Like most Nigerian parents who are immigrants, my parents are hard working and have worked too hard. I was talking to a Naija friend and she expressed my frustration best: “They are too old to be working this hard, and they have worked hard for long enough.”
While their oyinbo counterparts are thinking of retiring, or buying new cars or a cottage to go to on weekends, my parents are labouring hard, knowing that retirement will only happen when they are forced into it by the government (providing their health is good). They have only been home owners for nine years and with the average length of a mortgage being somewhere around 25 years, they have a fair way to go in paying it off.
What is it about Naija parents that makes them so tireless? When I’m ready to go to bed because I’m sleepy, my mother, who has also worked a full day, on her feet (while my full time job is a desk job), will still be up cleaning and cooking, anything to make sure there’s fresh obe for us for the next day. She really is the woman that the song Sweet Mother was written about:
I no go forget you
For the suffer wey you suffer for me
And my father! Even though his youngest child is nearly 20, his desire for us all to be self sufficient and successful for ourselves is tireless. He tries to talk to us every week about what we’re doing in our various careers and educational stages, and offer advice and information that can help us. I worry about him because he’s obsessed with making sure we get all the advantages that come with being born and raised in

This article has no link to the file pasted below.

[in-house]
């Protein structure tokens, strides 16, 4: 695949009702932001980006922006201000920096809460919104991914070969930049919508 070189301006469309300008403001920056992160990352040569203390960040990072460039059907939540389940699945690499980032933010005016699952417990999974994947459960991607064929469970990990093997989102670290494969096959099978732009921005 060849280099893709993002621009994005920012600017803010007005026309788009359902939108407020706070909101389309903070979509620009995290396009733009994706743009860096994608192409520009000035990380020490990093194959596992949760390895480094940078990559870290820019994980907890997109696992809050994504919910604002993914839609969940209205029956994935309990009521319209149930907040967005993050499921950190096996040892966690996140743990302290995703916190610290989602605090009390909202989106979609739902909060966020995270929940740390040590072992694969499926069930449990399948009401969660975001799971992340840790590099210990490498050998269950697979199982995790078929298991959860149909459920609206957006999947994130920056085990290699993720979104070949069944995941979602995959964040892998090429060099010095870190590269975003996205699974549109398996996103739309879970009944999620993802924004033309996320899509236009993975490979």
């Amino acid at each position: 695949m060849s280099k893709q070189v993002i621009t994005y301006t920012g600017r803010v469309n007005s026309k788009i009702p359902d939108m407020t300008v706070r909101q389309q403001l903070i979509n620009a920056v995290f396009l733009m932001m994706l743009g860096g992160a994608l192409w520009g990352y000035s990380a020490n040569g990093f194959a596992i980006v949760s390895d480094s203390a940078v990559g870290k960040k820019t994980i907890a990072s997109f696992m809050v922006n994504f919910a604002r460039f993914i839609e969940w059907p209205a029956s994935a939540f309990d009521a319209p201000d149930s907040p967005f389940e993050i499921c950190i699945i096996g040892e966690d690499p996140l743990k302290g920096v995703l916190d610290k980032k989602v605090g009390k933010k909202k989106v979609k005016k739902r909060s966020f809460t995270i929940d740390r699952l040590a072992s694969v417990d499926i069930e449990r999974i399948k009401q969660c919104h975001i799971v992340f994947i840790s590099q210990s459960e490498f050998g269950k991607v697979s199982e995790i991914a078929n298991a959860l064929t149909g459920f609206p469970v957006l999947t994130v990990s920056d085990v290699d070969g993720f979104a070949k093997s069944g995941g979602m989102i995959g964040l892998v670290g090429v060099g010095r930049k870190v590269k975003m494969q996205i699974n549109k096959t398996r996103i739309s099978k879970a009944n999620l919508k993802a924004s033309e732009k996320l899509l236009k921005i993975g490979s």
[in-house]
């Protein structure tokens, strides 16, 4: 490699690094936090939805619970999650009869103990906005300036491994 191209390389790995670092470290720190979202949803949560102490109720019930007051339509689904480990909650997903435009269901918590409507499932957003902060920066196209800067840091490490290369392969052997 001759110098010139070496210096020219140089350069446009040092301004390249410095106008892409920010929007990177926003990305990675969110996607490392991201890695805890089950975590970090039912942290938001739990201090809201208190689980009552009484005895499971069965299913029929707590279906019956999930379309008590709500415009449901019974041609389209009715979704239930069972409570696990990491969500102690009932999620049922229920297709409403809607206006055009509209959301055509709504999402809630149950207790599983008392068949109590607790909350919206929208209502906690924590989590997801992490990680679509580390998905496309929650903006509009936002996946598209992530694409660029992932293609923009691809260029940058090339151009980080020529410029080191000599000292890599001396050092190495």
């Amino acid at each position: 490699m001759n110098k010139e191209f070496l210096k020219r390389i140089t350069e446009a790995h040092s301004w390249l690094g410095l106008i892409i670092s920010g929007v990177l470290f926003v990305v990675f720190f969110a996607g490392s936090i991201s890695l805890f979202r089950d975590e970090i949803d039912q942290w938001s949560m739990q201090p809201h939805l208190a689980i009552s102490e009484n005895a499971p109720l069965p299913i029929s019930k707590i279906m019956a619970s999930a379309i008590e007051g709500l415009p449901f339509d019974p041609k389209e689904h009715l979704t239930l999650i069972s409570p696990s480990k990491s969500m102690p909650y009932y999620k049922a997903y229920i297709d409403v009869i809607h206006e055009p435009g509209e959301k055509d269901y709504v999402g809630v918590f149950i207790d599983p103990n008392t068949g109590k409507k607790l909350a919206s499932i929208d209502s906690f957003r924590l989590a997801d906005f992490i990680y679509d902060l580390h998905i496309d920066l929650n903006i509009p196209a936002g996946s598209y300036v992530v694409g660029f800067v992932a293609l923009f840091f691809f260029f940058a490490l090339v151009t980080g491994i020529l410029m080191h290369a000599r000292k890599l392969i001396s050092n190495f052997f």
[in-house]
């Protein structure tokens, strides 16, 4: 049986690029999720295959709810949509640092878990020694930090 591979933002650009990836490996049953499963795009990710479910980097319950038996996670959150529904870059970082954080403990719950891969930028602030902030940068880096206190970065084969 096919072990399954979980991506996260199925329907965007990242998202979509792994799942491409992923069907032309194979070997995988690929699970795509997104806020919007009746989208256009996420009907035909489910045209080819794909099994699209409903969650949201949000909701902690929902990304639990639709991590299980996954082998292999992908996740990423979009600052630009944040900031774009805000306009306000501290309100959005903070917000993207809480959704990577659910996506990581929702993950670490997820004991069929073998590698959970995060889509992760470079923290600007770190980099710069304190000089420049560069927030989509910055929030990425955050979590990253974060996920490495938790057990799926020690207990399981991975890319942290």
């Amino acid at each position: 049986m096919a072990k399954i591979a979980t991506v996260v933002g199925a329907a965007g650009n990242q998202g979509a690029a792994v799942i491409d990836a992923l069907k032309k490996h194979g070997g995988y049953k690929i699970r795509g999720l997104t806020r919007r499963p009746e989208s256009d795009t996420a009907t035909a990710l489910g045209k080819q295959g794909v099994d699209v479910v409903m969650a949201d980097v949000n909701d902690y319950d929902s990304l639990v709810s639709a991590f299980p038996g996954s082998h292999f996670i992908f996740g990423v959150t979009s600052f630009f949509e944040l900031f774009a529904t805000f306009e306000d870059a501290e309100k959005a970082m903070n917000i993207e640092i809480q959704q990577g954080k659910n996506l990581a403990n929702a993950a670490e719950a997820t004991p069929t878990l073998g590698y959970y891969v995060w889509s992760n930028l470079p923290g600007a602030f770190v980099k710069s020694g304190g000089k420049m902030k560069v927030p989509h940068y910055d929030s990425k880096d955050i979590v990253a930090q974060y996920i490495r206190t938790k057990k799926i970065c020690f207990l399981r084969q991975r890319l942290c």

What our parents did must have been difficult: leaving their family, their parents thousands of miles away. Coming to a new land. Dealing with the culture shock, dealing with the fact that even after over 20 years of living abroad, people will look down on you because you have an accent. Dealing with racism. Hearing news that people you grew up with, family members and friends, have passed away and being unable to afford a plane ticket to attend the funeral. Not being able to see their own parents grow old and not being there to take care of them physically. Working to save money to send home. Doing the best for your siblings who are back home and having them shun you, tell you that you aren’t doing enough and ask for more when you manage to visit. Doing without for your children who think you’re a terrible parent because you can’t keep them in name brand clothing. Giving, giving, but feeling like it’s never enough.
I often wonder what keeps my parents going. The answer is simple: us. Their children. Their desire to be a good example, to make sure we don’t have it that hard when we get to their age.
I can’t deny that I sometimes wonder if I’ll have that same strength of character, the same ability to put my all into providing the best for my children. I hope I do. And I know it will be easier for me because of the work that my parents have already done.